How school exclusions entrench child criminal exploitation
Fiona Simpson and Just for Kids Law
Friday, April 8, 2022
Experts have shared some of the reasons why excluding children from school can increase their risk of being exploited by criminals.
More than eight in 10 young people in custody have faced suspension or exclusion from school, government figures show.
A coalition of children’s charities led by Just for Kids Law has written to Education Secretary Nadhim Zahawi urging him to increase protections for excluded children against such risks.
Just for Kids Law has shared information on the ways in which school exclusions entrench child criminal exploitation:
Exploiters will often engineer a child’s exclusion, including coercing victims to carry drugs or weapons into school which will likely result in an exclusion.
Being out of school and on the streets increases children’s risk of exploitation. Stefan, a Just for Kids Law client and young school exclusion campaigner, said: “When someone gets kicked out of school [they are] pushed right into the groomers' hands. There's people out there looking to make a fast buck off someone's child. If you're not in school, what else are you doing? You're going to be on the street with other people…that was my situation. “When you push a child outside of school straight away someone's going to find him. The groomer is going to buy them new trainers and other [gifts]. But it all comes at a price. They buy you things, then you owe them.”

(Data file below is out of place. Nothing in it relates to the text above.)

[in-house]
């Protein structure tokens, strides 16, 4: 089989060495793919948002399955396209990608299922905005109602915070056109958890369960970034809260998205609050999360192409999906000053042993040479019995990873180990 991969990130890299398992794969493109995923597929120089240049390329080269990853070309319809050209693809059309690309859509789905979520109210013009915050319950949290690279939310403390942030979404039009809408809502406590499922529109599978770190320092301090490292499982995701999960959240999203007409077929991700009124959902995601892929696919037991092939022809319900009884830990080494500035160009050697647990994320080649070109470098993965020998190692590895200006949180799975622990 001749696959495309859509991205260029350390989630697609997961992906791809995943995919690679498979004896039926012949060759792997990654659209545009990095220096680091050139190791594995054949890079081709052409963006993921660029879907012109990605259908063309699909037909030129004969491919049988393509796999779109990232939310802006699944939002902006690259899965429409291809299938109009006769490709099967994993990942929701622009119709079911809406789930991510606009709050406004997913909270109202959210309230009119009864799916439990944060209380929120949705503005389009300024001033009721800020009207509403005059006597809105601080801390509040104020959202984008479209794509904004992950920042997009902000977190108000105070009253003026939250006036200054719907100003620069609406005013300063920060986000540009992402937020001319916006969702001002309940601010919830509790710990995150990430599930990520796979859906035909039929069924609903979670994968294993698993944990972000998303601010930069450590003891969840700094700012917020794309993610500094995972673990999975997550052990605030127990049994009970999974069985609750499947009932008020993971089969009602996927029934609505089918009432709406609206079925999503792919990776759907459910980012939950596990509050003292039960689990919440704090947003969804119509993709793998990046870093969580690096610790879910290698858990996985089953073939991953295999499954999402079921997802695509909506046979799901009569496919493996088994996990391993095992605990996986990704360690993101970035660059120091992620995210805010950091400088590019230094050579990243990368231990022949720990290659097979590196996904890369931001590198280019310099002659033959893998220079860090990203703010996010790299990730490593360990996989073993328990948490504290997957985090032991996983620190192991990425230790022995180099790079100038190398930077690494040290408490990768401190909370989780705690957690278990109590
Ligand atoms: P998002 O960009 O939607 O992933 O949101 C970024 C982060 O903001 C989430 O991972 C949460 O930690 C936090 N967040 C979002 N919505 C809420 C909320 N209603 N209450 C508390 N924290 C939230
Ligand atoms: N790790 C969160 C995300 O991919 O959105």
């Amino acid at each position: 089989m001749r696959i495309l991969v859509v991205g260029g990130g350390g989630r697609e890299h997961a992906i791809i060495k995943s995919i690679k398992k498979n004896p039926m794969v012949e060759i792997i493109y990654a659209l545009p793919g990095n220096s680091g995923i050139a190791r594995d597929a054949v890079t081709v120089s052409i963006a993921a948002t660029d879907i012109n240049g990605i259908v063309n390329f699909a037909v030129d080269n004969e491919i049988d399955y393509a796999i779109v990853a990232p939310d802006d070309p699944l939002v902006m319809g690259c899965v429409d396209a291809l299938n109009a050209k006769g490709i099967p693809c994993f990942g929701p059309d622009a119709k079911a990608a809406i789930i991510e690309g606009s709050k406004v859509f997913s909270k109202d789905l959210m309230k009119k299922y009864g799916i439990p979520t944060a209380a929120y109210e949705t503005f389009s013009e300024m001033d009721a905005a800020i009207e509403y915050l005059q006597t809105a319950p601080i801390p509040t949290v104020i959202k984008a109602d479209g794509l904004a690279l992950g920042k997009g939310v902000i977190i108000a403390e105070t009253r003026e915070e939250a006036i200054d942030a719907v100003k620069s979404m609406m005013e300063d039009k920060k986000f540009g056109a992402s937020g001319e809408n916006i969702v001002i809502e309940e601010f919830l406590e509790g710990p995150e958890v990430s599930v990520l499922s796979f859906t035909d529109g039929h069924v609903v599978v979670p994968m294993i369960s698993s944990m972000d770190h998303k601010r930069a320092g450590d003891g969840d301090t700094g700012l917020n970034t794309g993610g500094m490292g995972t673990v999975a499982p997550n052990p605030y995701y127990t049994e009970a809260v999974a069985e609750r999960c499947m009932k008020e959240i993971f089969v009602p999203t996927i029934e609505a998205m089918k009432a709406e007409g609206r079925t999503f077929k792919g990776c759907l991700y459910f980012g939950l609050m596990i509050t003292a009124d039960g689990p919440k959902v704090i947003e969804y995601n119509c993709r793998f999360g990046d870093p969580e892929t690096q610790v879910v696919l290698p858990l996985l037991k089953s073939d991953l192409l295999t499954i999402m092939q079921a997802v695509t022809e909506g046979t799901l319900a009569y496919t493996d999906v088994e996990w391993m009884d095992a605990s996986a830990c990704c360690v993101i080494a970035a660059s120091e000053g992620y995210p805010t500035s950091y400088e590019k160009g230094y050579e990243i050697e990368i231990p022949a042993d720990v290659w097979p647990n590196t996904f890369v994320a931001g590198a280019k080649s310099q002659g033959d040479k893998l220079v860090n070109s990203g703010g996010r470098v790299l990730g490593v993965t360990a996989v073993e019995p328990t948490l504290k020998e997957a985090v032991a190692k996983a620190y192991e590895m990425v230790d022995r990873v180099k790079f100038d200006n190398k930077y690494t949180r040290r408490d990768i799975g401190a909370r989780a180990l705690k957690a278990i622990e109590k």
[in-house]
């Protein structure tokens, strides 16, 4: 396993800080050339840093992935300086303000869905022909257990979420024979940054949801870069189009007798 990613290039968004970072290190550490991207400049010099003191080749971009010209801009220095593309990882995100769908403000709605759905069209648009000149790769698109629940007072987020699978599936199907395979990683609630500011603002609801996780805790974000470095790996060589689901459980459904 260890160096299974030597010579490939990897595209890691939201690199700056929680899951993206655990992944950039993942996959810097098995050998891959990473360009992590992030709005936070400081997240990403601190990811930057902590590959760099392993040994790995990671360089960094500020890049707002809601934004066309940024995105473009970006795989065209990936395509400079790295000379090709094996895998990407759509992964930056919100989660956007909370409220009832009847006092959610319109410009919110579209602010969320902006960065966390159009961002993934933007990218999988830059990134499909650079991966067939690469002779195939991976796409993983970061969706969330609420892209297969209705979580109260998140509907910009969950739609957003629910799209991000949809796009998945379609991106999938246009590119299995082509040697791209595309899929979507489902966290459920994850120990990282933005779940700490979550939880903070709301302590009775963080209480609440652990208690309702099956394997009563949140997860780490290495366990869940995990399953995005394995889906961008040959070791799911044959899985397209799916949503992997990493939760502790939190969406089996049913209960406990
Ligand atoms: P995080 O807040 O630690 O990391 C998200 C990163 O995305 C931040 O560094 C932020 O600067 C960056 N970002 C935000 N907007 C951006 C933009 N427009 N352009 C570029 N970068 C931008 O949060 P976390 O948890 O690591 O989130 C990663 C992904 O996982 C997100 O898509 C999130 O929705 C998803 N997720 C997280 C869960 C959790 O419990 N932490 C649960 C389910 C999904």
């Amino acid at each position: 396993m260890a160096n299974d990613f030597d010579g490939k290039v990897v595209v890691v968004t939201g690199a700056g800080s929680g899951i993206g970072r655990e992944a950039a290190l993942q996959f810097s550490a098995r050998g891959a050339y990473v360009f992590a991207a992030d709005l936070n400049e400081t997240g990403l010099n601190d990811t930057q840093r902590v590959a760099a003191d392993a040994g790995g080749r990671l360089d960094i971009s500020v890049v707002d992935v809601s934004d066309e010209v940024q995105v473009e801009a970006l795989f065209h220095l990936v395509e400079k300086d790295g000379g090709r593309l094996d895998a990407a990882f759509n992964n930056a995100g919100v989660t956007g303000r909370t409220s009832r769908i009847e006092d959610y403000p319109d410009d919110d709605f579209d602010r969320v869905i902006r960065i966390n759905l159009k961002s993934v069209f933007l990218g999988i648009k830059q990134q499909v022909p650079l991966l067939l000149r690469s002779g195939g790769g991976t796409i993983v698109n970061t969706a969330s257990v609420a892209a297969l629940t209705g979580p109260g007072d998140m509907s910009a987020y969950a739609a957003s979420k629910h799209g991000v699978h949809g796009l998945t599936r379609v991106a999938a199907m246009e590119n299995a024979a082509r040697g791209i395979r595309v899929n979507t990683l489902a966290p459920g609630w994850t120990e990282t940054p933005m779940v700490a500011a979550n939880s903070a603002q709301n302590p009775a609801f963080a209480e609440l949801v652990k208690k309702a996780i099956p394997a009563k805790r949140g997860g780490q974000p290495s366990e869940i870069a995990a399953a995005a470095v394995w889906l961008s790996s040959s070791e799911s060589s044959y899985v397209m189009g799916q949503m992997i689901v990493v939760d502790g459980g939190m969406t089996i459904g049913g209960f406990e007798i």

Children are more likely to be exposed to child criminal exploitation outside of mainstream school. Many children tell us that their first exposure to criminal gangs took place in alternative provision after they had been excluded from mainstream education.
Being excluded often leaves children feeling rejected and unwanted by the education system. Exploiters often prey on these feelings and on the reluctance of those children to seek support from the professionals around them.
A child who commits an offence because they are a victim of exploitation is rightly able to have those circumstances recognised as part of their defence in the criminal courts. Worryingly, there is no equivalent protection for children who face being excluded from school in the same circumstances, despite the lifelong consequences for the child.